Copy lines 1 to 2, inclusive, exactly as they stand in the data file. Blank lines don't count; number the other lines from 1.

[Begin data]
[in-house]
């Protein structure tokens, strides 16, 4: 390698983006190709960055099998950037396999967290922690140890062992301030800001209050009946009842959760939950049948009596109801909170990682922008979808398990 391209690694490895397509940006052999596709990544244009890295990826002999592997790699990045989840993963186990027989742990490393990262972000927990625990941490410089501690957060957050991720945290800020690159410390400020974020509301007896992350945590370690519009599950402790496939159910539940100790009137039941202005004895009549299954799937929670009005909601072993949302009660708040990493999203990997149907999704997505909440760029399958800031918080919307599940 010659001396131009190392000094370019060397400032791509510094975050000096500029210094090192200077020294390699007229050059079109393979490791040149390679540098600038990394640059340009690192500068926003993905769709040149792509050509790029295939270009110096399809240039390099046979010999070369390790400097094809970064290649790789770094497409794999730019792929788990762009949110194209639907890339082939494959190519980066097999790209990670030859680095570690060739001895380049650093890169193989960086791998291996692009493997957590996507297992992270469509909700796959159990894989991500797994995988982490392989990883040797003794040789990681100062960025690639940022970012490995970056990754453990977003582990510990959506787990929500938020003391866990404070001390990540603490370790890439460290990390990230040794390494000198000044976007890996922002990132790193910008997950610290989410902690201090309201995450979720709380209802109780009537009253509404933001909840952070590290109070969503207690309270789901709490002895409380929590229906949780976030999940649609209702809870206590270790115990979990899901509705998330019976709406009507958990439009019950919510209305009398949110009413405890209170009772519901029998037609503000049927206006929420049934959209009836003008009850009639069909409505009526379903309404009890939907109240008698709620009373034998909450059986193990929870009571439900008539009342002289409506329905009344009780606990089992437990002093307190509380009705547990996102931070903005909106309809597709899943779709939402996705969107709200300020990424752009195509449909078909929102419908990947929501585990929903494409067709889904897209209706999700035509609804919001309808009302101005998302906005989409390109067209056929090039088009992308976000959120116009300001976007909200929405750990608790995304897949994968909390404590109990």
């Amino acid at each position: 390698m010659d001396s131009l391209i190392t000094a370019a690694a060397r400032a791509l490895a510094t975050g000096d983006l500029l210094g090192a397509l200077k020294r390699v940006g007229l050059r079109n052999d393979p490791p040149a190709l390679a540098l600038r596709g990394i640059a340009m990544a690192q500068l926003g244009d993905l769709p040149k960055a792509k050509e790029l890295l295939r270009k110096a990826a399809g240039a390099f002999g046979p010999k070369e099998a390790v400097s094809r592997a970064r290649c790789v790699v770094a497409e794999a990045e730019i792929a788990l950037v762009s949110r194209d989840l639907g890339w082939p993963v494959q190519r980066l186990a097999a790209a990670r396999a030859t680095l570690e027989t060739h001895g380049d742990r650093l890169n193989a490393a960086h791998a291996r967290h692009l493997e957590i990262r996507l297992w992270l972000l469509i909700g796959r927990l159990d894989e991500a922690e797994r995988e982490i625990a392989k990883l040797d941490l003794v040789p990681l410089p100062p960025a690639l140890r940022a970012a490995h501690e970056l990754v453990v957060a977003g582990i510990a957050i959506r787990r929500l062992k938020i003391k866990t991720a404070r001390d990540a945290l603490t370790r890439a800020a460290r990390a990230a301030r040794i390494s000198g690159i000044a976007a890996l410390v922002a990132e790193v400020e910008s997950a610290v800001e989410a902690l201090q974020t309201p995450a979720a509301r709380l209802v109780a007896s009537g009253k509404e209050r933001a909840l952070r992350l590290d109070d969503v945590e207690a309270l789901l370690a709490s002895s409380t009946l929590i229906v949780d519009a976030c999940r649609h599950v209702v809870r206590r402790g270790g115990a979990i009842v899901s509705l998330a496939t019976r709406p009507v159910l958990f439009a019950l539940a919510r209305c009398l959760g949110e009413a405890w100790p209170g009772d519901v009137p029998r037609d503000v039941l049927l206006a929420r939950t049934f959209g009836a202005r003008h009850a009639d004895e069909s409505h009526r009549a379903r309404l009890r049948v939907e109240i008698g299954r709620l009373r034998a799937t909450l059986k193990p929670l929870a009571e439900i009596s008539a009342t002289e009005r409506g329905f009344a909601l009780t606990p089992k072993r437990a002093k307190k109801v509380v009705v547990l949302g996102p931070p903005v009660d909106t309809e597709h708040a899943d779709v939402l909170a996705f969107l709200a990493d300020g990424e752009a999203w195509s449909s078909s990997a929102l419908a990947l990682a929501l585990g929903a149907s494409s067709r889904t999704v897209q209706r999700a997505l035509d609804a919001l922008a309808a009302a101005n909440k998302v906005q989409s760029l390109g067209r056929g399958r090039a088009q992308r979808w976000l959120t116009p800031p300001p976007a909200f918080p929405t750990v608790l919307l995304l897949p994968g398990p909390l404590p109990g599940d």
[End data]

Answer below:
[in-house]
């Protein structure tokens, strides 16, 4: 390698983006190709960055099998950037396999967290922690140890062992301030800001209050009946009842959760939950049948009596109801909170990682922008979808398990 391209690694490895397509940006052999596709990544244009890295990826002999592997790699990045989840993963186990027989742990490393990262972000927990625990941490410089501690957060957050991720945290800020690159410390400020974020509301007896992350945590370690519009599950402790496939159910539940100790009137039941202005004895009549299954799937929670009005909601072993949302009660708040990493999203990997149907999704997505909440760029399958800031918080919307599940 010659001396131009190392000094370019060397400032791509510094975050000096500029210094090192200077020294390699007229050059079109393979490791040149390679540098600038990394640059340009690192500068926003993905769709040149792509050509790029295939270009110096399809240039390099046979010999070369390790400097094809970064290649790789770094497409794999730019792929788990762009949110194209639907890339082939494959190519980066097999790209990670030859680095570690060739001895380049650093890169193989960086791998291996692009493997957590996507297992992270469509909700796959159990894989991500797994995988982490392989990883040797003794040789990681100062960025690639940022970012490995970056990754453990977003582990510990959506787990929500938020003391866990404070001390990540603490370790890439460290990390990230040794390494000198000044976007890996922002990132790193910008997950610290989410902690201090309201995450979720709380209802109780009537009253509404933001909840952070590290109070969503207690309270789901709490002895409380929590229906949780976030999940649609209702809870206590270790115990979990899901509705998330019976709406009507958990439009019950919510209305009398949110009413405890209170009772519901029998037609503000049927206006929420049934959209009836003008009850009639069909409505009526379903309404009890939907109240008698709620009373034998909450059986193990929870009571439900008539009342002289409506329905009344009780606990089992437990002093307190509380009705547990996102931070903005909106309809597709899943779709939402996705969107709200300020990424752009195509449909078909929102419908990947929501585990929903494409067709889904897209209706999700035509609804919001309808009302101005998302906005989409390109067209056929090039088009992308976000959120116009300001976007909200929405750990608790995304897949994968909390404590109990």